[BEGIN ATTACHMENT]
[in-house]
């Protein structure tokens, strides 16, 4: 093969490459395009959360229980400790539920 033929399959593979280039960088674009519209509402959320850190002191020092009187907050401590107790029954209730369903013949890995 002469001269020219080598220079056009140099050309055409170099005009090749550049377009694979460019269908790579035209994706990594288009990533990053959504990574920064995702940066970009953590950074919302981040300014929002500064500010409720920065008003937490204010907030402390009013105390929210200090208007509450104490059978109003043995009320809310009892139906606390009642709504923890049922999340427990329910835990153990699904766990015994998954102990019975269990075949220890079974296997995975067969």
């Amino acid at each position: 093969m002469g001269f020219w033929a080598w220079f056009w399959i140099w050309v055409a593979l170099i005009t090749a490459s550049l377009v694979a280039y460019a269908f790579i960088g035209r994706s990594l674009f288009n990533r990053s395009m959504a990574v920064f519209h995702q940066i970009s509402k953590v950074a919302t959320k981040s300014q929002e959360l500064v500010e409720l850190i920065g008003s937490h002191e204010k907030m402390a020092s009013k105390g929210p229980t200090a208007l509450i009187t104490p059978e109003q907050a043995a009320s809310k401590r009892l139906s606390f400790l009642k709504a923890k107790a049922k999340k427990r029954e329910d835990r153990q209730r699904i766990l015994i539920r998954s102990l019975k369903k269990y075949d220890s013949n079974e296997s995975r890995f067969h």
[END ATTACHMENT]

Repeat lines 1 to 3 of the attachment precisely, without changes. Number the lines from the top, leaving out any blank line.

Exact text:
[in-house]
């Protein structure tokens, strides 16, 4: 093969490459395009959360229980400790539920 033929399959593979280039960088674009519209509402959320850190002191020092009187907050401590107790029954209730369903013949890995 002469001269020219080598220079056009140099050309055409170099005009090749550049377009694979460019269908790579035209994706990594288009990533990053959504990574920064995702940066970009953590950074919302981040300014929002500064500010409720920065008003937490204010907030402390009013105390929210200090208007509450104490059978109003043995009320809310009892139906606390009642709504923890049922999340427990329910835990153990699904766990015994998954102990019975269990075949220890079974296997995975067969």
């Amino acid at each position: 093969m002469g001269f020219w033929a080598w220079f056009w399959i140099w050309v055409a593979l170099i005009t090749a490459s550049l377009v694979a280039y460019a269908f790579i960088g035209r994706s990594l674009f288009n990533r990053s395009m959504a990574v920064f519209h995702q940066i970009s509402k953590v950074a919302t959320k981040s300014q929002e959360l500064v500010e409720l850190i920065g008003s937490h002191e204010k907030m402390a020092s009013k105390g929210p229980t200090a208007l509450i009187t104490p059978e109003q907050a043995a009320s809310k401590r009892l139906s606390f400790l009642k709504a923890k107790a049922k999340k427990r029954e329910d835990r153990q209730r699904i766990l015994i539920r998954s102990l019975k369903k269990y075949d220890s013949n079974e296997s995975r890995f067969h």